A clear, albeit challenging, path to
“SaaS is eating software.”
While the transformative potential of SaaS was clear even before the pandemic, the global shift to distributed work caused interest in SaaS products to skyrocket as enterprises worldwide embraced digital and remote work processes. This phenomenon is global, but India has a unique opportunity to leverage its intrinsic advantages to win SaaS markets worldwide.
Entrepreneurs in India have founded 1000 funded SaaS companies in the past few years, creating ten new unicorns just over the course of the pandemic. A wake of brave young Indian startups are following exemplars like Freshworks, Zoho, and Eka to break new ground in terms of funding and market reach. Together, these Indian SaaS companies generate up to $3 billion in revenue and represent 1 percent of the global market. Impressive as this is, it is just Day One. By 2030, the Indian SaaS industry is projected to generate revenue of up to $70 billion and win 4 to 6 percent of the global market, creating $1 trillion in value, according to a report by SaaSBOOMi and McKinsey.
ENTREPRENEURS IN INDIA HAVE FOUNDED 1000 FUNDED SAAS COMPANIES IN THE PAST FEW YEARS, CREATING TEN NEW UNICORNS JUST OVER THE COURSE OF THE PANDEMIC.
A CLEAR PATH TO SAAS LEADERSHIP
There are some key growth drivers powering Indian SaaS’ “trillion-dollar tryst with destiny” by 2030.
THE GLOBAL PIVOT TO DIGITAL GO-TO-MARKET
In the post-pandemic world, enterprises are comfortable making decisions via Zoom. This embrace of digital go-to-market fundamentally levels the playing field for Indian companies in terms of access to customers and markets globally.
In the years ahead, instead of being hampered by a lack of field presence in key locales, Indian companies can drive digitally enabled marketing and sales with tailored vectors for target customer segments. We could now see as much as 80 percent of sales functions having a remote component. This will require a strong focus on digital marketing and product-led models, aspects that Indian SaaS companies excel in.
SUPERIOR BASE OF DEVELOPERS TO BUILD DEEP TECH OFFERINGS
With 3 million developers, India is home to the largest concentration of developers in the world. This privileged access to key market segments uniquely positions Indian SaaS companies to understand the needs of customers and build better products that can win the developer tools market, which could be worth as much as $160 billion by 2025 as per IDC.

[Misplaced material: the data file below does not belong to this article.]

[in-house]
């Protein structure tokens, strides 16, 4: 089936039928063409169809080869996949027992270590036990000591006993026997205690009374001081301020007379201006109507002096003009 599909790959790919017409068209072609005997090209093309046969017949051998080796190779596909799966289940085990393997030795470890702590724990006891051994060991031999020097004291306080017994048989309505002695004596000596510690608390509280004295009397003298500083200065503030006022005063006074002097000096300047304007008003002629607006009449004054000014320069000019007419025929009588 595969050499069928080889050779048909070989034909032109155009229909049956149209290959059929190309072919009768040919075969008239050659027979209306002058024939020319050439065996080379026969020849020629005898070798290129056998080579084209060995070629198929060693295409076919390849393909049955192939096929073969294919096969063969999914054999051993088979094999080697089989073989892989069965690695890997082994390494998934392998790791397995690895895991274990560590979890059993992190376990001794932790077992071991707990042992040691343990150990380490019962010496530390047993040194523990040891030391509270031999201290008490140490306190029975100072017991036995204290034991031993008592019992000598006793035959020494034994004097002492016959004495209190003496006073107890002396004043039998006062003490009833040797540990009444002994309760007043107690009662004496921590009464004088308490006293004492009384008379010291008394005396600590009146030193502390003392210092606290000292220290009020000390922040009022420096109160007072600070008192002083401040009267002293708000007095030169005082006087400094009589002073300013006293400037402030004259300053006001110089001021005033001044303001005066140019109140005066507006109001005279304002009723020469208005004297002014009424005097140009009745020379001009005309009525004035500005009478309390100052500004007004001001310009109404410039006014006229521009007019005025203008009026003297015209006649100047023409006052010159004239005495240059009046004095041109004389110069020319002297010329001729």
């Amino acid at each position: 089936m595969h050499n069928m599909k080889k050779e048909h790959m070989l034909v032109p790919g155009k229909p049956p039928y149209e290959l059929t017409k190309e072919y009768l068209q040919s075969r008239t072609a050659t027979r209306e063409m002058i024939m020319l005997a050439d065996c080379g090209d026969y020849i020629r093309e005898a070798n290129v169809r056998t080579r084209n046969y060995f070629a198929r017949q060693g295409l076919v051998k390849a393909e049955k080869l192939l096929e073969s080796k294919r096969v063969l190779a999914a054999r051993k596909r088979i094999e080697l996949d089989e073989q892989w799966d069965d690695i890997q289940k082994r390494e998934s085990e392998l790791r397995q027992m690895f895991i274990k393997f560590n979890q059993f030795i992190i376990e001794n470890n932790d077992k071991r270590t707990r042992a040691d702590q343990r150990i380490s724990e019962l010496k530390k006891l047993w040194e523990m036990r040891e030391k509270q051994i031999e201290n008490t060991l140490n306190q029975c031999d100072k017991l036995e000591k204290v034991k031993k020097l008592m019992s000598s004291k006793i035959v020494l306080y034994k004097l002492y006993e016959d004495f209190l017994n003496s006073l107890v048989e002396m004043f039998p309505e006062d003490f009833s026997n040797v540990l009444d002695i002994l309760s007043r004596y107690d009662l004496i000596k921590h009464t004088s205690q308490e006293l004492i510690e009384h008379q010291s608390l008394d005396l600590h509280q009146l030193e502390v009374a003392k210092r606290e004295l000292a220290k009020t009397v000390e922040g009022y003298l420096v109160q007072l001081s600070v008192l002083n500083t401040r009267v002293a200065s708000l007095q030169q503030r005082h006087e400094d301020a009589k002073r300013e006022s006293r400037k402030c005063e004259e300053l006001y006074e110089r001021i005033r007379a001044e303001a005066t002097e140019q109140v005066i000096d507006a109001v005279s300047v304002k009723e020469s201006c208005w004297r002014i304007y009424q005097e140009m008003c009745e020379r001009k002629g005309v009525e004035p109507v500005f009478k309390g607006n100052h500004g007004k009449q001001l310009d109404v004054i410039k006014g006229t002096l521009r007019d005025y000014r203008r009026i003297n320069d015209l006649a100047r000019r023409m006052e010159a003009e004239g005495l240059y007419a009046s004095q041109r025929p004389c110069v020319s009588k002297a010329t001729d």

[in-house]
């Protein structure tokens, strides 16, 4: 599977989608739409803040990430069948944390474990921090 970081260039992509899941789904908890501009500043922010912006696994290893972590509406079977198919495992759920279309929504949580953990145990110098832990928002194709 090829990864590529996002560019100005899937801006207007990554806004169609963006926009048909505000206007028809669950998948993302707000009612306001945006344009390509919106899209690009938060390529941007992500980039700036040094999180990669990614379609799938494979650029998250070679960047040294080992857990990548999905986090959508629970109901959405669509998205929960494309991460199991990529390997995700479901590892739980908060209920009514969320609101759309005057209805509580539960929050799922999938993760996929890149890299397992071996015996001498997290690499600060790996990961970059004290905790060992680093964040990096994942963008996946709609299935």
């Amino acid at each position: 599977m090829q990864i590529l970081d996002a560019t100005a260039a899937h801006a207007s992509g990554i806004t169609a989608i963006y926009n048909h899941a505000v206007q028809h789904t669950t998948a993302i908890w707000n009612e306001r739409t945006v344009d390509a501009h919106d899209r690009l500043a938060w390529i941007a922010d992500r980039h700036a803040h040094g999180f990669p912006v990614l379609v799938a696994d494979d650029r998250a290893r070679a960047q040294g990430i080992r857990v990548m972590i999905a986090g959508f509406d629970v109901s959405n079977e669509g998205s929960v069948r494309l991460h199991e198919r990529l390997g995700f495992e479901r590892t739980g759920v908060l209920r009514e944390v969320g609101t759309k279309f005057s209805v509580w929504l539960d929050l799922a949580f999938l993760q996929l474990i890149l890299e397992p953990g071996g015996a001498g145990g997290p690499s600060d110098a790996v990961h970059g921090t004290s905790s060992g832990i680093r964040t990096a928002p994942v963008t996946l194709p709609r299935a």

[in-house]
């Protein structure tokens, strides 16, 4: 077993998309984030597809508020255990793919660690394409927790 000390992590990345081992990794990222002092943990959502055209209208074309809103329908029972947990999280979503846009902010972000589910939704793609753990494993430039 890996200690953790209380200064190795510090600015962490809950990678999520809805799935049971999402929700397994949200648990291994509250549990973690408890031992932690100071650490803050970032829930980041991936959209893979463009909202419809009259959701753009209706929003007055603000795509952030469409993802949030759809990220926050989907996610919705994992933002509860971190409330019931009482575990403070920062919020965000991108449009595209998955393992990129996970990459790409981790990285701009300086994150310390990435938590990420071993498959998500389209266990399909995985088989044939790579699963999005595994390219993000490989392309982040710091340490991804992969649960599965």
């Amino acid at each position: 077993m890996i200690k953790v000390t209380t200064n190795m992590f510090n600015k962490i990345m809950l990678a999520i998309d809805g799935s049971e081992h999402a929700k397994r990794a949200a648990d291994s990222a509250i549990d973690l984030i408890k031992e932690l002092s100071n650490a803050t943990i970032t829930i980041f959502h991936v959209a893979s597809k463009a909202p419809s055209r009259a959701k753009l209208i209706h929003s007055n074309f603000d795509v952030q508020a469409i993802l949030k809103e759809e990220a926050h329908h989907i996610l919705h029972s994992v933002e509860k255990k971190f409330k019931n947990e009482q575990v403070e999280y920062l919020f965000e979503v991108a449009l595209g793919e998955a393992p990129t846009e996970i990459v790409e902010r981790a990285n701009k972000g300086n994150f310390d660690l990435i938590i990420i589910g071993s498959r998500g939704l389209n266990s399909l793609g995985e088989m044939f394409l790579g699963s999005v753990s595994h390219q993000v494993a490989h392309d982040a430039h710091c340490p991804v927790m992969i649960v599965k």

CUSTOMER SUCCESS: INHERENT ADVANTAGE IN SERVING ENTERPRISES POST-SALE
Post-sales customer experience is the key to sustained revenue growth. Research shows that net retention rates of 120 to 130 per cent are critical to driving high growth. A study by the Temkin Group revealed companies can expect to net an additional 70 to 100 per cent of revenue on average within three years of investing in customer experience. Thanks to India’s legacy strengths in IT services and aided by a lower cost structure, Indian SaaS companies are in an advantageous competitive position to offer customers a winning combination of superior products and white-glove professional services.
CHALLENGES TO OVERCOME
The opportunity before the Indian SaaS community is real but realizing this potential requires overcoming some key challenges.
RAMPING UP THE TALENT POOL
Seventy-seven percent of Indian SaaS leaders say their biggest challenge is talent. Indian companies need to invest more in product management, R&D, sales, marketing, and services/support talent pools. To keep pace with global competitors, Indian firms must increase the size of these pools by three to six times. To match global SaaS organizations where product managers serve as “mini-CEOs”, Indian firms need to implement mentorship initiatives, industry-specific courses, and more inclusive recruiting strategies.
PURSUING GTM-CENTRIC GROWTH STRATEGIES
Indian SaaS companies with annual revenues of under $5 million are growing at a rate of 50 percent on average, compared to 150 to 200 percent for their global peers. Global SaaS leaders spend 90 percent more on customer success than Indian SaaS firms. To fix this underinvestment in a key GTM component, Indian SaaS firms must implement feature-rich analytics systems including sophisticated demand-generation engines to track ROI and identify high-risk customers. The future of India SaaS is bright, and while nothing is guaranteed, it is likely that India will take an even bigger place in that limelight. With the right approach, it won’t be long before the Indian SaaS community becomes a large-scale employer of talent, a significant contributor to India’s GDP, and a creator of unmatched products.